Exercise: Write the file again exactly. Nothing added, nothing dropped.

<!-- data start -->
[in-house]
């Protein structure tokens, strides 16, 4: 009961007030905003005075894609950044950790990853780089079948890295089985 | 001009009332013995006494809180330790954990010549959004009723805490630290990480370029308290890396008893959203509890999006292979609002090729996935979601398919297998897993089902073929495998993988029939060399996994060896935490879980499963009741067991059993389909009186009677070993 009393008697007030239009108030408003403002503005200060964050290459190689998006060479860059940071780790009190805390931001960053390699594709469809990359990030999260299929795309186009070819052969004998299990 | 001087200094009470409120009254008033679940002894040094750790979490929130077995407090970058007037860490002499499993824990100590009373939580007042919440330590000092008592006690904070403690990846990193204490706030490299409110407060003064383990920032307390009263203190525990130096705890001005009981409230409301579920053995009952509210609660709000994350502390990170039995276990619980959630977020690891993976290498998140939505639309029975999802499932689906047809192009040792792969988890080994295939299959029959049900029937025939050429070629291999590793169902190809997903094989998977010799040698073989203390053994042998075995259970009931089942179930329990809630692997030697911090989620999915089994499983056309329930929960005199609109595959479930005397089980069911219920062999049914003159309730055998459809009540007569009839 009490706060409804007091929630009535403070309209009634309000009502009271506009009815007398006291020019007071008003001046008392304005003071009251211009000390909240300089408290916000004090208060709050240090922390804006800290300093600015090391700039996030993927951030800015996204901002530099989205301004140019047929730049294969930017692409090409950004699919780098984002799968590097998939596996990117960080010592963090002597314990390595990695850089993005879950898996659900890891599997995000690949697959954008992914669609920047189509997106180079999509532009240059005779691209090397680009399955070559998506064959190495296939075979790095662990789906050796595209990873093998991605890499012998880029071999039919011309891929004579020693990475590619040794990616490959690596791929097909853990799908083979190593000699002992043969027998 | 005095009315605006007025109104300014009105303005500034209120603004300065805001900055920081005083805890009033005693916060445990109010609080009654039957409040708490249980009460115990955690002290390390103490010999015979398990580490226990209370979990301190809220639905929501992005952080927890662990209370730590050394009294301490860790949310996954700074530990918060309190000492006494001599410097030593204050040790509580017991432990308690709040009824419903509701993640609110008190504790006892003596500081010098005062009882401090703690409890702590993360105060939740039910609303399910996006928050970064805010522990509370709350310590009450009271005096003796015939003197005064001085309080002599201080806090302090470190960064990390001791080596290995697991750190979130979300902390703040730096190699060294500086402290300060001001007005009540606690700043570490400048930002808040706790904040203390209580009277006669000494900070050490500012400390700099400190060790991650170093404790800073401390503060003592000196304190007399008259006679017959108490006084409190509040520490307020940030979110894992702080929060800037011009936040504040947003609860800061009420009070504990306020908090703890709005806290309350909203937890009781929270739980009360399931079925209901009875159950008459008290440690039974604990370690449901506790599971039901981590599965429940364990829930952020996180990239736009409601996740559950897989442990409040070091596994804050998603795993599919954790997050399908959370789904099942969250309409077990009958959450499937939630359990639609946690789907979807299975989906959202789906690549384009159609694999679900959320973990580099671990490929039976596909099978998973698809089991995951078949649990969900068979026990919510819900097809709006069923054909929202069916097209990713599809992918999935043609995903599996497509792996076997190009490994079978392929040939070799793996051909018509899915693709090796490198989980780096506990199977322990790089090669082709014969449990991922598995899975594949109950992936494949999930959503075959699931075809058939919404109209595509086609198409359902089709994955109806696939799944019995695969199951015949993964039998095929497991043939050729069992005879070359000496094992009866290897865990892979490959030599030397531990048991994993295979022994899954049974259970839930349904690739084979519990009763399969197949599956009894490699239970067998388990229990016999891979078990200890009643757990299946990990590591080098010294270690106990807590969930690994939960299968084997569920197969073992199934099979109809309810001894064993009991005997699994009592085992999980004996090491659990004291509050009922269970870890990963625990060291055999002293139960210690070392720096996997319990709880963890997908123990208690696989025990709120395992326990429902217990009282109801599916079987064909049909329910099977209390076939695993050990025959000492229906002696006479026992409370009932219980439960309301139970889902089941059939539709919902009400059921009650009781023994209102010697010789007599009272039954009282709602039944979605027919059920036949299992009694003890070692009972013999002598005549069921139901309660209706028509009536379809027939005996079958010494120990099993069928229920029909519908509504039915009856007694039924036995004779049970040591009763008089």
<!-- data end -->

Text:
[in-house]
């Protein structure tokens, strides 16, 4: 009961007030905003005075894609950044950790990853780089079948890295089985 | 001009009332013995006494809180330790954990010549959004009723805490630290990480370029308290890396008893959203509890999006292979609002090729996935979601398919297998897993089902073929495998993988029939060399996994060896935490879980499963009741067991059993389909009186009677070993 009393008697007030239009108030408003403002503005200060964050290459190689998006060479860059940071780790009190805390931001960053390699594709469809990359990030999260299929795309186009070819052969004998299990 | 001087200094009470409120009254008033679940002894040094750790979490929130077995407090970058007037860490002499499993824990100590009373939580007042919440330590000092008592006690904070403690990846990193204490706030490299409110407060003064383990920032307390009263203190525990130096705890001005009981409230409301579920053995009952509210609660709000994350502390990170039995276990619980959630977020690891993976290498998140939505639309029975999802499932689906047809192009040792792969988890080994295939299959029959049900029937025939050429070629291999590793169902190809997903094989998977010799040698073989203390053994042998075995259970009931089942179930329990809630692997030697911090989620999915089994499983056309329930929960005199609109595959479930005397089980069911219920062999049914003159309730055998459809009540007569009839 009490706060409804007091929630009535403070309209009634309000009502009271506009009815007398006291020019007071008003001046008392304005003071009251211009000390909240300089408290916000004090208060709050240090922390804006800290300093600015090391700039996030993927951030800015996204901002530099989205301004140019047929730049294969930017692409090409950004699919780098984002799968590097998939596996990117960080010592963090002597314990390595990695850089993005879950898996659900890891599997995000690949697959954008992914669609920047189509997106180079999509532009240059005779691209090397680009399955070559998506064959190495296939075979790095662990789906050796595209990873093998991605890499012998880029071999039919011309891929004579020693990475590619040794990616490959690596791929097909853990799908083979190593000699002992043969027998 | 005095009315605006007025109104300014009105303005500034209120603004300065805001900055920081005083805890009033005693916060445990109010609080009654039957409040708490249980009460115990955690002290390390103490010999015979398990580490226990209370979990301190809220639905929501992005952080927890662990209370730590050394009294301490860790949310996954700074530990918060309190000492006494001599410097030593204050040790509580017991432990308690709040009824419903509701993640609110008190504790006892003596500081010098005062009882401090703690409890702590993360105060939740039910609303399910996006928050970064805010522990509370709350310590009450009271005096003796015939003197005064001085309080002599201080806090302090470190960064990390001791080596290995697991750190979130979300902390703040730096190699060294500086402290300060001001007005009540606690700043570490400048930002808040706790904040203390209580009277006669000494900070050490500012400390700099400190060790991650170093404790800073401390503060003592000196304190007399008259006679017959108490006084409190509040520490307020940030979110894992702080929060800037011009936040504040947003609860800061009420009070504990306020908090703890709005806290309350909203937890009781929270739980009360399931079925209901009875159950008459008290440690039974604990370690449901506790599971039901981590599965429940364990829930952020996180990239736009409601996740559950897989442990409040070091596994804050998603795993599919954790997050399908959370789904099942969250309409077990009958959450499937939630359990639609946690789907979807299975989906959202789906690549384009159609694999679900959320973990580099671990490929039976596909099978998973698809089991995951078949649990969900068979026990919510819900097809709006069923054909929202069916097209990713599809992918999935043609995903599996497509792996076997190009490994079978392929040939070799793996051909018509899915693709090796490198989980780096506990199977322990790089090669082709014969449990991922598995899975594949109950992936494949999930959503075959699931075809058939919404109209595509086609198409359902089709994955109806696939799944019995695969199951015949993964039998095929497991043939050729069992005879070359000496094992009866290897865990892979490959030599030397531990048991994993295979022994899954049974259970839930349904690739084979519990009763399969197949599956009894490699239970067998388990229990016999891979078990200890009643757990299946990990590591080098010294270690106990807590969930690994939960299968084997569920197969073992199934099979109809309810001894064993009991005997699994009592085992999980004996090491659990004291509050009922269970870890990963625990060291055999002293139960210690070392720096996997319990709880963890997908123990208690696989025990709120395992326990429902217990009282109801599916079987064909049909329910099977209390076939695993050990025959000492229906002696006479026992409370009932219980439960309301139970889902089941059939539709919902009400059921009650009781023994209102010697010789007599009272039954009282709602039944979605027919059920036949299992009694003890070692009972013999002598005549069921139901309660209706028509009536379809027939005996079958010494120990099993069928229920029909519908509504039915009856007694039924036995004779049970040591009763008089």